A biting matter. - Baby Steps in High Heels

Monday, April 4, 2011

A biting matter.

Occasionally – yes, even in Texas – we get terrible, blustering winds. Quite literally, they are the worst biting, ice cold winds.

Occasionally – even with the best of friends, but generally more with acquaintances, we make comments in passing. These comments can be hurtful (whether or not they’re meant to be). Or comments are made toward us that catch us off guard. These comments can be quite biting.

But these are not the biting occasions that are currently on my mind.

Today I’m talking about biting in the most literal sense. You know – when your 16-month-old child takes a bite out of your leg. Or your shoulder.

And then does it again.

And again.

And then laughs when you tell her ‘no’ … laughs when you tell her that biting is bad … laughs when you attempt to implement a time out or any other form of punishment.

I swear, the first time she did it, I was 100% confident that it was a teething thing. I still am. Those first few times were in the midst of a sweet nuzzle or cuddle, and I know she was cutting four teeth at a time.


However, things have changed a bit since that first time.

For one, I now think she occasionally does it just to get a rise out of me. She loves my reaction and simply laughs at it.
Over the weekend, for the first time, I’m pretty sure she actually bit me in a moment of defiance. She wanted my phone, which I did not give to her, so she crawled over and bit my leg!

The third element here is that she has been bitten at day care. I think that this is where she learned the behavior in the first place.

And I’m at a complete loss. Reprimanding a 16-month-old seems to be utterly useless.

Although time outs seem to be the most effective mode of punishment with her, I am fairly certain that she has no clue what she’s done wrong once those 60-90 seconds are up.

I know consistency is key. And that, eventually, she will get it.

But, until that time comes … how do I manage to keep myself from becoming a replacement for Sophie the Giraffe?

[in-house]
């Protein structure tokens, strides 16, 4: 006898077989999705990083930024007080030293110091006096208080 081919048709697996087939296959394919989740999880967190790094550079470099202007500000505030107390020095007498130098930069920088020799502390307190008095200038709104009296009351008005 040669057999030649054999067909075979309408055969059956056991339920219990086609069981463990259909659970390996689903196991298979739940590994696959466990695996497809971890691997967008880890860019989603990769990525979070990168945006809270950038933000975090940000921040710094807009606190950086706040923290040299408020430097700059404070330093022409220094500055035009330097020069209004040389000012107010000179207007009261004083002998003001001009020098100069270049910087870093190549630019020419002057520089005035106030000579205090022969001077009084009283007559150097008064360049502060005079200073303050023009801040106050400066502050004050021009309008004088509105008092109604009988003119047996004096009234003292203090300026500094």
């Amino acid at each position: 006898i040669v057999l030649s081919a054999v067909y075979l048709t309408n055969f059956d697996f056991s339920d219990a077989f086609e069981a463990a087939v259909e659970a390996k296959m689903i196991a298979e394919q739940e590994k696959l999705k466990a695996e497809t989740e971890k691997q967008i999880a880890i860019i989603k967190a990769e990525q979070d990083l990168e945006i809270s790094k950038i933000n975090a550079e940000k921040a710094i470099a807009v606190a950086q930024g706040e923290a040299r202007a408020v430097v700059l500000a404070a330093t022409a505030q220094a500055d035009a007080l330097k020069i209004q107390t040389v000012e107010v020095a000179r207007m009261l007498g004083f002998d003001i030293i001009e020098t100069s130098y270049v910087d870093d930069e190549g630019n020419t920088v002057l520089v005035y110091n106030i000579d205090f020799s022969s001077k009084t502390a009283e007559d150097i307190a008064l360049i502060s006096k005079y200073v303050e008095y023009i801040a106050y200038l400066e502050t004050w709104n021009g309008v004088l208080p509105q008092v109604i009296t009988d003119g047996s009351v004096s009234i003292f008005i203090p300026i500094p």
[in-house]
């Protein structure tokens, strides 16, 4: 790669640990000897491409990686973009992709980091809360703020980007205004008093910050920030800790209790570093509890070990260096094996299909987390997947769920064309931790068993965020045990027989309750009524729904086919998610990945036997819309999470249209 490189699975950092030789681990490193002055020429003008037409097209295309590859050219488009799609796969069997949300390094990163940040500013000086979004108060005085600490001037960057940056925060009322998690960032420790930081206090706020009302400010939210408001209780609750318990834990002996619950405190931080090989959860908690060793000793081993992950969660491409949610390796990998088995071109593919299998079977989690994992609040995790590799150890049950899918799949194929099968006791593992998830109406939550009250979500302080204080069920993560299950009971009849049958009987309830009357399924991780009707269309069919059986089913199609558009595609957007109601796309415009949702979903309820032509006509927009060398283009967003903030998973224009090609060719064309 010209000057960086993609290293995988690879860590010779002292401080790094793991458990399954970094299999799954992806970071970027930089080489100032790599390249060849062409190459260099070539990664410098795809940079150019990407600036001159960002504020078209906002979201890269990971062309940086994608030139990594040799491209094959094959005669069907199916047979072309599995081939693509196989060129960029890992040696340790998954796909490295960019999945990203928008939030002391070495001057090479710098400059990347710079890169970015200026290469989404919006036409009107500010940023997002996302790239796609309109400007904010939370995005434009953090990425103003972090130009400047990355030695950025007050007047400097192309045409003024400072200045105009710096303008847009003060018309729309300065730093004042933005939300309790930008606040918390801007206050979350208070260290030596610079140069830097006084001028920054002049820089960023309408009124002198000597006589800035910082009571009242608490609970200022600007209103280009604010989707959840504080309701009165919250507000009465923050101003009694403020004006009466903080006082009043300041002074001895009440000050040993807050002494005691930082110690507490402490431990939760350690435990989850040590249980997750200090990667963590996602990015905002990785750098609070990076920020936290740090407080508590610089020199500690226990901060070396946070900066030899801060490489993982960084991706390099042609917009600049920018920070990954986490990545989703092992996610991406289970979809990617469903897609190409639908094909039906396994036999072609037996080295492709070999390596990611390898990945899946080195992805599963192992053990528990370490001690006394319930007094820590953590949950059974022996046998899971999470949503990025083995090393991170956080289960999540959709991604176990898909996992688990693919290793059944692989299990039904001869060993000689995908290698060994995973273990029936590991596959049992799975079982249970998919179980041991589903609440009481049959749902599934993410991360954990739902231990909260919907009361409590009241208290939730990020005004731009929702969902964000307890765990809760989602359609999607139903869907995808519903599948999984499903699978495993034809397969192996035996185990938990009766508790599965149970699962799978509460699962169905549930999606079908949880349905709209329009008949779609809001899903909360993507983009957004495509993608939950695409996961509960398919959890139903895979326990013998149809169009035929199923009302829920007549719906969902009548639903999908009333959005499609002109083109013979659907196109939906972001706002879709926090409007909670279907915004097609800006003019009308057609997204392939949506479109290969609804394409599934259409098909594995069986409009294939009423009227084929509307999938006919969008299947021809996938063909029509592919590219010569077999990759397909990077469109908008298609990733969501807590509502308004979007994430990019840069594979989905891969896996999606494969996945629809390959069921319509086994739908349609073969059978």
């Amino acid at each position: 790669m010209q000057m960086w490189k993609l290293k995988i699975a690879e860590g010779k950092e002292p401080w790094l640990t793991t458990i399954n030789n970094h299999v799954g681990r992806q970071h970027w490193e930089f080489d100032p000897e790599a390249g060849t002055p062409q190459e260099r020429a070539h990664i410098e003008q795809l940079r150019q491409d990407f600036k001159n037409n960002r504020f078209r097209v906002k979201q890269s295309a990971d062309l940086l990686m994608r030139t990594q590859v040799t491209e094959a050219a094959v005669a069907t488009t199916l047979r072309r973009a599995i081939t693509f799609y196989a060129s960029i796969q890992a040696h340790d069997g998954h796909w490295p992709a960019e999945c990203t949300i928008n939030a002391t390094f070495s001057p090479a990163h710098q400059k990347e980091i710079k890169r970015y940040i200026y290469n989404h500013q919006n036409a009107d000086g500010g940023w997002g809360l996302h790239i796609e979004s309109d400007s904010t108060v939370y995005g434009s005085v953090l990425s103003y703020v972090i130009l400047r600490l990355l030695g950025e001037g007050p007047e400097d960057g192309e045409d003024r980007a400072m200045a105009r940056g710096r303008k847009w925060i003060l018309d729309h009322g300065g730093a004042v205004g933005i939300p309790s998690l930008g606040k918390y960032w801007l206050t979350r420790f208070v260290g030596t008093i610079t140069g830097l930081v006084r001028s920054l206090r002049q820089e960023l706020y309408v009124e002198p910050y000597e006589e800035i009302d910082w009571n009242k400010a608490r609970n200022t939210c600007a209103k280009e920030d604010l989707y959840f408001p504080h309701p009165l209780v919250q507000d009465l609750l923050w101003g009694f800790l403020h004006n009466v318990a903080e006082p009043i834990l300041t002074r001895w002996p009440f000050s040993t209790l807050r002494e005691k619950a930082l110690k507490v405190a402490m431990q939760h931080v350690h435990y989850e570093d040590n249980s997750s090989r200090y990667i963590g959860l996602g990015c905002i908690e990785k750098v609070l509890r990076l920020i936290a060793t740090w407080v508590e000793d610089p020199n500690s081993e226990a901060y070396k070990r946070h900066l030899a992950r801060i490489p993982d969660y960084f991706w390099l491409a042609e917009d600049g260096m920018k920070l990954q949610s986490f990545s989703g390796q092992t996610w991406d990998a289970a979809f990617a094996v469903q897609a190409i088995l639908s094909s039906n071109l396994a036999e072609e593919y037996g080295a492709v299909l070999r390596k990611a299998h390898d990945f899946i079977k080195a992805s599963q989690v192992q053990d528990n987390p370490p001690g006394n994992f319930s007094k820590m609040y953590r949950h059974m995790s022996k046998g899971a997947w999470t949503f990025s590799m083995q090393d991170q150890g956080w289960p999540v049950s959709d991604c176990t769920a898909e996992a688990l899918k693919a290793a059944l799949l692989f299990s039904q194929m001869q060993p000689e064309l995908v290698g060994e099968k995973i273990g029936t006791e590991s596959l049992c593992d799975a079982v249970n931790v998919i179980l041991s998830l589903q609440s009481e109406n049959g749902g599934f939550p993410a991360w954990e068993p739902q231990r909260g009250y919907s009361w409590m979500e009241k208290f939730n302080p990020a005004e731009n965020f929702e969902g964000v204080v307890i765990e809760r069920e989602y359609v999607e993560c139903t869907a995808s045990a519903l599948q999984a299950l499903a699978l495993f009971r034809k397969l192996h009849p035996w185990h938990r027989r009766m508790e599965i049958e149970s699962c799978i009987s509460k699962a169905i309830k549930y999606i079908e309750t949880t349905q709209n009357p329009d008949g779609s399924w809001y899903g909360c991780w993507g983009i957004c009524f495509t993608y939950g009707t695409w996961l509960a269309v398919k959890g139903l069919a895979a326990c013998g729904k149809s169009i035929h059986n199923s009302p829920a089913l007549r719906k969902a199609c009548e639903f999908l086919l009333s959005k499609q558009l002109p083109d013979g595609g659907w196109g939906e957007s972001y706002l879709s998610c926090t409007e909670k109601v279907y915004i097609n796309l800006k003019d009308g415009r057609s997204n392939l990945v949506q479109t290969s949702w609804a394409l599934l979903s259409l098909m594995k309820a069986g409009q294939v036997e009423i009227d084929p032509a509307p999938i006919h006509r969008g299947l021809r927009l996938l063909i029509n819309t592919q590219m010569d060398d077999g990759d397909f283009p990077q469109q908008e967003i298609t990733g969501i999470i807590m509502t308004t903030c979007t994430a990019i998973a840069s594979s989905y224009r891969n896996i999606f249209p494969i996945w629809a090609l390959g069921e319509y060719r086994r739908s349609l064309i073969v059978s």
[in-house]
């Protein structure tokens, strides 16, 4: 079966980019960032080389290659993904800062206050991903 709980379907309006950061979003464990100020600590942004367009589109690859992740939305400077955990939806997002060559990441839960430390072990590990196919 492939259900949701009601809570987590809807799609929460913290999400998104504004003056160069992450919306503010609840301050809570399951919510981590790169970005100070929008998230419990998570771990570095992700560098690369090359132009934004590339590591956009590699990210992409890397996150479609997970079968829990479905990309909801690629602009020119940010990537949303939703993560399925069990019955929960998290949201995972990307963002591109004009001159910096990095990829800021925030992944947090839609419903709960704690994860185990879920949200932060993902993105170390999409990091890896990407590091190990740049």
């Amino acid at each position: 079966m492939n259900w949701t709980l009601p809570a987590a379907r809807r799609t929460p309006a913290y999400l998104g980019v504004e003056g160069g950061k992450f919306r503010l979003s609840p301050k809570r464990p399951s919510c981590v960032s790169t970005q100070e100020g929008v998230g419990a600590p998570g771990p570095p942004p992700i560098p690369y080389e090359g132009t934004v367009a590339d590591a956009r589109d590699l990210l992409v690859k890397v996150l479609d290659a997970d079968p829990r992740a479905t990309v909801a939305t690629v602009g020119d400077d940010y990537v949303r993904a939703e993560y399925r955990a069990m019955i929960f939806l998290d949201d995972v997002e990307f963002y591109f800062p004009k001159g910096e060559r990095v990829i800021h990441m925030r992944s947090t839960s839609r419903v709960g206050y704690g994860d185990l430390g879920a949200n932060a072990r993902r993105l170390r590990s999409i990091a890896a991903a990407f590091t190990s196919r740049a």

More importantly, how do I prevent her from doing this to others?!

Fortunately, she seems to single me out. I ask her teachers every day if she has been biting, and – so far – she has not. I sooo don’t want her to be ‘that’ kid.

I know I have some reading and research to do, but I’d love to hear from y’all. I always find real life experiences much more useful than theoretical books.

Not that I won’t be reading up, but I typically have to explore several different approaches and then mix them into some formula that best fits our family.

And usually, after spending lots of time doing that, I realize that half a dozen moms right within my reach of communication could have just told me up front what I ended up figuring out … so have at it! Any suggestions? I’m all ears!


  1. Definitely being consistent helps. Eventually it will sink in that's she doing something bad. When you do punish her, try not to react. Put her in time out, say "we don't bite" and that's it. Don't give her a reaction to react to.

    Is she talking yet? Maybe she's frustrated at not being able to verbalize her thoughts and bites instead.

    Keep her day care teachers up to date on the biting. Even if she's not doing it there, at least they're aware and can keep an eye out.

  2. I may not be a popular person with this answer, but when Marlee bit me, at first I would put her in timeout, but she kept doing it, until one day I ended up flicking her cheek (not hard enough to leave a mark, but hard enough to get her attention) I only had to do that 2 times before she didn't bite me any more. Of course I also talked to her, and told her biting wasn't good. She also only bit me, and for a while I thought it was a teething thing...which at first I think it was, and then I think she did it when she wanted some attention or because she thought it was funny.

  3. Here's my controversial answer.

    Keep a travel-sized bottle of listerine and q-tips nearby. When she bites, swab her gums with a listerine soaked q-tip and tell her no, biting hurts.

    My middle son's preschool teacher suggested this to us when he was 2 and it really worked. It associates discomfort right with the source of the biting. And the amount that you would swab on their gums isn't enough for them to swallow or hurt them. It was very effective for us.

    (Shell's disclamier: this is what worked for us- I have no medical degree to say that this is okay)

  4. I think you just find what works for your child. My oldest didn't understand that what she was doing hurt no matter what I did. When she bit her 6 month old baby sister {she was 3} on the cheek that I had enough. I bit her so she would understand that it hurt. She never did it again. My second daughter all it took was a huge gasp and me screaming "OW!" for her to never do it again. And with Monkey, a timeout was the trick. She hates the naughty corner and will do anything to not have to go there. It will pass, I promise! :)

  5. Yeah I'm gonna fall into the not the popular answer also, but I bit my daughter back. One time was all it took. I didn't leave a mark on her, but bit her hard enough for her to know it hurt. She never bit again.
    My son, thank the Lord never ever bit. (His sister probably warned him of the consequences)

  6. Another not so popular answer here. Like Day 2 Day Will got bitten back. He only did it once. MP well we'll see how that one goes.